Markets have entered an 'age of anxiety'. I think we are going to see an extended period in which investor sentiment swings between extremes of optimism, anticipating a return to normality, and pessimism, worrying that the recent pandemic will have damaging economic, social, and political after effects that will persist longer than expected.
Investors should be diversifying their portfolios to deal with a coming era of heightened economic uncertainty and market volatility, but this does not mean that we are mired in a deep economic depression or extended bear market.
Quite the contrary. Investors with a long horizon should do well with equities. But - and this is an extremely important but - in the intermediate term it will be very difficult to generate meaningful returns in conventional asset classes.
Investors must make room in their portfolios for alternative investments because their ability to hedge can provide much needed downside protection and diversification during volatile times for equities.
Hedge funds have the potential to be an important alternative to fixed income particularly since government bond yields are at rock bottom and remain vulnerable to increasing inflation.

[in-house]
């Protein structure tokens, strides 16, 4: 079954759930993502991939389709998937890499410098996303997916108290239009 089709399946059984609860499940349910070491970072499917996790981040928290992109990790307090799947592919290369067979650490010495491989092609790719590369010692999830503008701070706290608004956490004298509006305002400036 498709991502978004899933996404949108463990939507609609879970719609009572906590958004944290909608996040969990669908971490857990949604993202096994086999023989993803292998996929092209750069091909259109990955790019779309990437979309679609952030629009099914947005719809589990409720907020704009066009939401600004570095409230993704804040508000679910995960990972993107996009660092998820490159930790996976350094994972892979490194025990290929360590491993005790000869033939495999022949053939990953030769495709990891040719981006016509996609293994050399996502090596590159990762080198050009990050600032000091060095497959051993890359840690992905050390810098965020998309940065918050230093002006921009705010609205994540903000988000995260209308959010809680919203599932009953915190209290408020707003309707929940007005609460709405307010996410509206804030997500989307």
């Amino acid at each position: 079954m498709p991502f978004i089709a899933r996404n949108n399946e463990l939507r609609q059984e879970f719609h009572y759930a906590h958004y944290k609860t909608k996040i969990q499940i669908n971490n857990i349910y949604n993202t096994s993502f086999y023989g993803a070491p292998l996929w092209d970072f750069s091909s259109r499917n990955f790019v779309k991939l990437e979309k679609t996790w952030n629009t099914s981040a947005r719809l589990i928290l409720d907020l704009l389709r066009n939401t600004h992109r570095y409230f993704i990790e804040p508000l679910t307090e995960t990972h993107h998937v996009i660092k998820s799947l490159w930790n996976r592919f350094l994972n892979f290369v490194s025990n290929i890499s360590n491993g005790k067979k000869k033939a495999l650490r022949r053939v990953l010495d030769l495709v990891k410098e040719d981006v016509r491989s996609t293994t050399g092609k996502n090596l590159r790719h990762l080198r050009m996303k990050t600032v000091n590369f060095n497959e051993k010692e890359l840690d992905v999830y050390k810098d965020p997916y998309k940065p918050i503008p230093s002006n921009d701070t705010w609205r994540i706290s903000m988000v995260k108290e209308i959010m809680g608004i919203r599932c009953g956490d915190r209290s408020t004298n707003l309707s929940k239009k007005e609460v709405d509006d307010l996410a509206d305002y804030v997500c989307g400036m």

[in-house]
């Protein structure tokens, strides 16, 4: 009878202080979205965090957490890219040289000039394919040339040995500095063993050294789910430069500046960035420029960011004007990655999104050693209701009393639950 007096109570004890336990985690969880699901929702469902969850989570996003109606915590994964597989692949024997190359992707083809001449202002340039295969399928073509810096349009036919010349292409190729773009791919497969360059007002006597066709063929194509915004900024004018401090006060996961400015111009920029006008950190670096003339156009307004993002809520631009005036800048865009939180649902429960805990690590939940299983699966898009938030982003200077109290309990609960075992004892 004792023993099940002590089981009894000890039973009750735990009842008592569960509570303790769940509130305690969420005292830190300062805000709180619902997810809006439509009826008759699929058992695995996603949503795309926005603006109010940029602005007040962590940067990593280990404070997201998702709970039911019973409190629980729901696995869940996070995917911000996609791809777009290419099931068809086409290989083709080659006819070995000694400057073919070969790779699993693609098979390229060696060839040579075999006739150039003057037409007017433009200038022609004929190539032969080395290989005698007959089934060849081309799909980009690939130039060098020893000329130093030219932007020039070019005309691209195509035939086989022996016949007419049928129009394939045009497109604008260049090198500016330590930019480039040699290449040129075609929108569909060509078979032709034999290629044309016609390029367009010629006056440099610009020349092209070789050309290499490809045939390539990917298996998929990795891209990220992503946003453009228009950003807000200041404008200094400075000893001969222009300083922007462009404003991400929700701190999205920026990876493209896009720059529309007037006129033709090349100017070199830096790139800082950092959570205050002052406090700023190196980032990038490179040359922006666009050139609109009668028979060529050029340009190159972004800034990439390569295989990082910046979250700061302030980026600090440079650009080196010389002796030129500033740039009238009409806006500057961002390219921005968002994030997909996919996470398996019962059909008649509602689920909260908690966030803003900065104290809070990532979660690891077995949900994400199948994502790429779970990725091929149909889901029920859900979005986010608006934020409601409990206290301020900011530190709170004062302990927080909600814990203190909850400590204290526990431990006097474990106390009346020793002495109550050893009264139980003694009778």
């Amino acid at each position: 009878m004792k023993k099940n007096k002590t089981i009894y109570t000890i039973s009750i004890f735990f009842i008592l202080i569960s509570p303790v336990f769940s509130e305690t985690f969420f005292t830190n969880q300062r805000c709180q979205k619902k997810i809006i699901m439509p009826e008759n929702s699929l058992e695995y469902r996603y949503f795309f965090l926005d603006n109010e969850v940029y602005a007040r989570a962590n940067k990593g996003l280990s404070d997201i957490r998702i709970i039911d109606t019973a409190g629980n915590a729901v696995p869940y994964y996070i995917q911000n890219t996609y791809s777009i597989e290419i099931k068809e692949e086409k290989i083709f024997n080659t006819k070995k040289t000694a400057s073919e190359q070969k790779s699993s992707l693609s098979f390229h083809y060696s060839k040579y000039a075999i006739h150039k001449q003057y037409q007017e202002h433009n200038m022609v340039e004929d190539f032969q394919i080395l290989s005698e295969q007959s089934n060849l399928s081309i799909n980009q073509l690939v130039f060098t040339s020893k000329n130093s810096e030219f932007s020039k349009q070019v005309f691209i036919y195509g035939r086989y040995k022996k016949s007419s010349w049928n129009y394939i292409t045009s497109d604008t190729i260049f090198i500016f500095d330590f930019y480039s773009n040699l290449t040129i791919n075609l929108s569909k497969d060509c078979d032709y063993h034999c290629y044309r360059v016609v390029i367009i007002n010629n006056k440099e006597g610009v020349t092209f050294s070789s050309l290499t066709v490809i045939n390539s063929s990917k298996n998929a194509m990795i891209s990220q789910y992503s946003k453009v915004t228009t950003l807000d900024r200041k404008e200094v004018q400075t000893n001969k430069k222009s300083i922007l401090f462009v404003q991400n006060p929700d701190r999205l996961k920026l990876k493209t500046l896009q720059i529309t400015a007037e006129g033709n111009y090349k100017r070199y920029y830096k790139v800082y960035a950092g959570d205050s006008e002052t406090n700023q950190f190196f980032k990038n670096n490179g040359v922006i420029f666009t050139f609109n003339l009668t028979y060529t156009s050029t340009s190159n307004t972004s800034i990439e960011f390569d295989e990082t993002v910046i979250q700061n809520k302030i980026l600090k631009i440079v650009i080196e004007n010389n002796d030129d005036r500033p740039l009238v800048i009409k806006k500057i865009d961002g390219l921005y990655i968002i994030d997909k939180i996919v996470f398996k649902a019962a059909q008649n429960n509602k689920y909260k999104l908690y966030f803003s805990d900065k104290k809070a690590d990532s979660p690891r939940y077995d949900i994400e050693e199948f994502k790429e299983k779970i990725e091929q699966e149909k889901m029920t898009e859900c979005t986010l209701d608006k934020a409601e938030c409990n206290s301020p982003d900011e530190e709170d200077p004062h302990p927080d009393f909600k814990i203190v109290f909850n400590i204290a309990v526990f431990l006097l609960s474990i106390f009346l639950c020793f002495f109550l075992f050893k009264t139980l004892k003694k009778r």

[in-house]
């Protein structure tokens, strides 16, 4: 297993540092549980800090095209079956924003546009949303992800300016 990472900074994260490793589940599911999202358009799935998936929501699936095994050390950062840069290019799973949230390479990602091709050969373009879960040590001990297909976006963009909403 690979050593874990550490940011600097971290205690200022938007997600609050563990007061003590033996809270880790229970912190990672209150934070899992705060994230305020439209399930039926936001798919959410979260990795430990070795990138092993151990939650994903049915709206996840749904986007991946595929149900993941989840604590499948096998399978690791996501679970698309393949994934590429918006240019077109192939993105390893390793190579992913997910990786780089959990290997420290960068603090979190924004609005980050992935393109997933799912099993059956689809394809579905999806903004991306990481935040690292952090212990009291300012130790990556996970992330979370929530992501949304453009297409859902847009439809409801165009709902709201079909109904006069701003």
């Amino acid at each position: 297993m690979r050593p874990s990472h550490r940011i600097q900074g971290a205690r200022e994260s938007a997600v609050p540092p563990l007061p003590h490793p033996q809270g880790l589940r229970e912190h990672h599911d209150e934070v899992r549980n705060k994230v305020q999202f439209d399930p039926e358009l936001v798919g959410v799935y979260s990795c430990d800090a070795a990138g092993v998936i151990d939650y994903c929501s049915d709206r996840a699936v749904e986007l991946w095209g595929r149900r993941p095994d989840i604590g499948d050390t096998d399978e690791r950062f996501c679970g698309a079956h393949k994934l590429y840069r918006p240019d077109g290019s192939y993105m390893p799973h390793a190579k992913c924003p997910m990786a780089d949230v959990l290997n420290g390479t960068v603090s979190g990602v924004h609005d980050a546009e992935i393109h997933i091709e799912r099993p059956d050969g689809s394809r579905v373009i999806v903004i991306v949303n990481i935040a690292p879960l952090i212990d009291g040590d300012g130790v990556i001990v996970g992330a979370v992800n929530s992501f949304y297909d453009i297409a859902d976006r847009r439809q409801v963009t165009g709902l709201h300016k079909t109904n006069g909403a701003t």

The pandemic is not only a once-in-a-lifetime shock to the global economy but also a critical inflection point for markets.
Although a new phase of monetary easing is underway, accompanied by fiscal stimulus, especially in the US, we are in completely uncharted waters. Market moves also have been unprecedented. Stocks plunged into a deep and sudden slide in March, only to rebound just as dramatically in April and May.
But does this mean we are back to normal? Of course not. We have yet to see the full impact of the pandemic on the economy.
Consequently, investors who believe that the downdraft in corporate earnings is only a brief interruption of the prior trend are opening themselves up to potentially significant risk.
The radical shift in the investment environment requires a change in investors' thinking. During the bull market, liquidity and low interest rates dampened volatility, so 'buying the dip' and sticking with high-momentum stocks were the keys to outperformance.
For the foreseeable future, though, I think that strategy will struggle, because uncertainty about economic fundamentals will outweigh liquidity and low interest rates.
Covid-19 is not the real issue - volatility and market disruption are. Covid-19 may have been the catalyst for the most recent bout of volatility and market disruption, but throughout the past four decades of financial history, one key role for hedge funds has been to provide diversification for investors' overall portfolios by dampening the downside.
It is fair to recall that hedge funds as a group underperformed over the past ten years, but, by definition hedge funds shouldn't be expected to outperform the indices in a bull market to the extent that they do hedge.